New York City’s recent decision to make casinos legit has created a brick-and-mortar version of a The Bachelor situation. There are just three licenses available for the Downstate area, and two of them are already set aside for established concerns. Just one license remains for the rest of the competitors.
The three licenses have been sitting around gathering dust since 2013 when New York State made provisions for seven licenses across the state. Four went to the Upstate area and three to the Downstate. The latter three licenses were mothballed for a period. This was to allow the Upstate concerns time to establish themselves, without having to compete with the more populous and touristy Downstate area.
The Downstate area includes all five boroughs of NYC along with the Hudson Valley and Long Island. The area contains 13 million people, each of whom (legal age notwithstanding) represents a potential customer for the three licensed casinos.
As a result, competition is fierce. The New York Post reported that there are three main contenders for the remaining license. Wynn Resorts, Bally’s Corp, and Las Vegas Sands are all lobbying government officials and negotiating with potential developers.
Meet your competition
This marks an interesting shift in the Las Vegas Sands Corporation’s priorities. They recently sold their Vegas holdings to focus on the Asian markets. But it seems that New York may prove to be too big an apple to pass up a bite.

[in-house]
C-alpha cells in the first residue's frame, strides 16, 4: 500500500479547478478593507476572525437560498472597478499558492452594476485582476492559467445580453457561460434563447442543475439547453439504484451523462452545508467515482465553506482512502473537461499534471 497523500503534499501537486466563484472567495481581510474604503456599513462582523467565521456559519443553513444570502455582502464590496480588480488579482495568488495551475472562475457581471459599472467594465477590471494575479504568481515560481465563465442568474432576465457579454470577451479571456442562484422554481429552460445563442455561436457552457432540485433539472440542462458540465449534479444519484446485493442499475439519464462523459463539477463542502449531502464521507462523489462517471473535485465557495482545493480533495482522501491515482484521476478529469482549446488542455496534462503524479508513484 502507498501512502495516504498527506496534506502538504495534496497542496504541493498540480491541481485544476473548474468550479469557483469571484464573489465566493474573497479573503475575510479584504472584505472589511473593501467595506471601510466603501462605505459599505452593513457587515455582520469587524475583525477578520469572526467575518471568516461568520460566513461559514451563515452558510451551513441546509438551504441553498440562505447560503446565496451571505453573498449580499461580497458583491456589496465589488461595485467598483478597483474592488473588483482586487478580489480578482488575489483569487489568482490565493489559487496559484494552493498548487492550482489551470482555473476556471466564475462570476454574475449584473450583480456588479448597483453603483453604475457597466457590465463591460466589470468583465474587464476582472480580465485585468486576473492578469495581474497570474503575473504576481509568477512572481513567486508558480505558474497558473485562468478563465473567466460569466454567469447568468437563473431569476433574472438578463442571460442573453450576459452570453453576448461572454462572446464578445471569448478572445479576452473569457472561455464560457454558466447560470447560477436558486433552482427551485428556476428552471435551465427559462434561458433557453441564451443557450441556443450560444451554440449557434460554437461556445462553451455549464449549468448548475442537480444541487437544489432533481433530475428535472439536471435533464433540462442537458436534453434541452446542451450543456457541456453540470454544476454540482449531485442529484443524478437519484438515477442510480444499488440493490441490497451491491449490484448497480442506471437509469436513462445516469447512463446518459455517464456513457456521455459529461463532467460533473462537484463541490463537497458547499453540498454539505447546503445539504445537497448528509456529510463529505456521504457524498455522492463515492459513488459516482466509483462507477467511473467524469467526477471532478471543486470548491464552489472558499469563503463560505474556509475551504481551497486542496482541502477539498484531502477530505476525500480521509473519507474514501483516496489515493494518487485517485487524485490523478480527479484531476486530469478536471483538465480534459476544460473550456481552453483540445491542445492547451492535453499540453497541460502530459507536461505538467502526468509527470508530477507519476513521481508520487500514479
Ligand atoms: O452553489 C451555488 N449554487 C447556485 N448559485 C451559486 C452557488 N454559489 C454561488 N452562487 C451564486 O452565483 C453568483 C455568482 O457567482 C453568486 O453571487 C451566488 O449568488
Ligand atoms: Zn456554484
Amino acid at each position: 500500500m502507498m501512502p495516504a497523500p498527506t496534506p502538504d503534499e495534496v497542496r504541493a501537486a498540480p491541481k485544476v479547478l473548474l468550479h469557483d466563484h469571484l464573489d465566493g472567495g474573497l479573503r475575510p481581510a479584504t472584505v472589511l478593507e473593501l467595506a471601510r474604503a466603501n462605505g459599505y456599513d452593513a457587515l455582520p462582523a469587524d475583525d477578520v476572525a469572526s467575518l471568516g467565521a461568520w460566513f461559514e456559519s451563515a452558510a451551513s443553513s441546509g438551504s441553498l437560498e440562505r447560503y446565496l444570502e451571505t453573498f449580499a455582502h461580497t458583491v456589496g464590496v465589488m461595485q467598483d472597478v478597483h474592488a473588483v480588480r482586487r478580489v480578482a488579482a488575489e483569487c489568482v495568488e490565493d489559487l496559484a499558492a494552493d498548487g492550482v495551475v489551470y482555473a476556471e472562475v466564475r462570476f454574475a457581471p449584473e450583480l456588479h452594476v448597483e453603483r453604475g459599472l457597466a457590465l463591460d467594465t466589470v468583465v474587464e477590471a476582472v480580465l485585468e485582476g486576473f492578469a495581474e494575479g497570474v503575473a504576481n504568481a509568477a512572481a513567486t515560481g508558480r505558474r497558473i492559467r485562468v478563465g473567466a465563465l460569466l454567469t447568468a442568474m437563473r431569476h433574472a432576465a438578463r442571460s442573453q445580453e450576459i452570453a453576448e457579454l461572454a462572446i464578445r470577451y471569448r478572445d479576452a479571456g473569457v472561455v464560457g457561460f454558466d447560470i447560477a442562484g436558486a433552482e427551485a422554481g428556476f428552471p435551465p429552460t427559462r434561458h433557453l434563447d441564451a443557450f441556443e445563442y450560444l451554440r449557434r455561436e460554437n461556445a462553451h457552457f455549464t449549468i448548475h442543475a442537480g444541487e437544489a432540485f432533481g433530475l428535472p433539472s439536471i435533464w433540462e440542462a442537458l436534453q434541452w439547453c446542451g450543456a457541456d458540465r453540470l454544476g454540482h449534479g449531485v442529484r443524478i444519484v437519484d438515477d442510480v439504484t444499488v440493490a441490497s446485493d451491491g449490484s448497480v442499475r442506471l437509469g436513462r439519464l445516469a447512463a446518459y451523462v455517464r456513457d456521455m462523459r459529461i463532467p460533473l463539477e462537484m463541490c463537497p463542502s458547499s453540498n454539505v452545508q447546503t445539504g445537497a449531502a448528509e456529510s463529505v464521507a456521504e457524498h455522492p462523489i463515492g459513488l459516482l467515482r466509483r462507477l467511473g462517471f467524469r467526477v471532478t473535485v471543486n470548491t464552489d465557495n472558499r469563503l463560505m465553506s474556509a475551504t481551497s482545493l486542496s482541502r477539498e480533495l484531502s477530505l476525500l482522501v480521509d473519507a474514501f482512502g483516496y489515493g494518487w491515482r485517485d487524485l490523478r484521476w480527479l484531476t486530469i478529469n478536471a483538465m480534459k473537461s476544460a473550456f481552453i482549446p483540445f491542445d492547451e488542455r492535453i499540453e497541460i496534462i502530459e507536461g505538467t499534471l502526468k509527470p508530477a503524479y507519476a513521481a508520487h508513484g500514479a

Las Vegas Sands have been courting the press in their campaign to get their toes into the Empire State. Robert Goldstein, the CEO of the Sands, told the Post that the company is: “eager to bring our expertise and resources to New York. The move could bring in needed revenue, thousands of jobs, and help rebuild the state from the devastating effects of COVID.”
Goldstein added: “And we don’t need any subsidies to do it.” That’s a quip about the enormous check Sands pocketed after the sale of their Las Vegas assets.
The other two companies are less surprising.
Bally’s Corp has been on a tear this year, hoovering up companies left and right, including the WPT assets originally earmarked for Element Partners. That they would pass up an opportunity to put down further roots on the East coast is no surprise.
Meanwhile, Wynn Resorts is as established a casino brand as any in the U.S.
Waiting for casinos
Originally, the three licenses were not scheduled to become available until 2023, on Governor Cuomo’s say-so.
However, the recession has caused the city to move things up a bit. Perhaps Cuomo was too busy to notice, as he is dealing with his own poker-related scandal.
The two licenses that the local authorities were supposed to have assigned by now will most likely go to the Resorts World Aqueduct racino over in Queens and the Empire City Casino in Yonkers. MGM recently took over the latter.
Both properties are already licensed to provide slot machines to the Downstate area. Their standing as established, licensed, and local businesses makes them prime candidates for when the licensing board eventually hammers out the details.
Featured image source: Flickr by Giuseppe Milo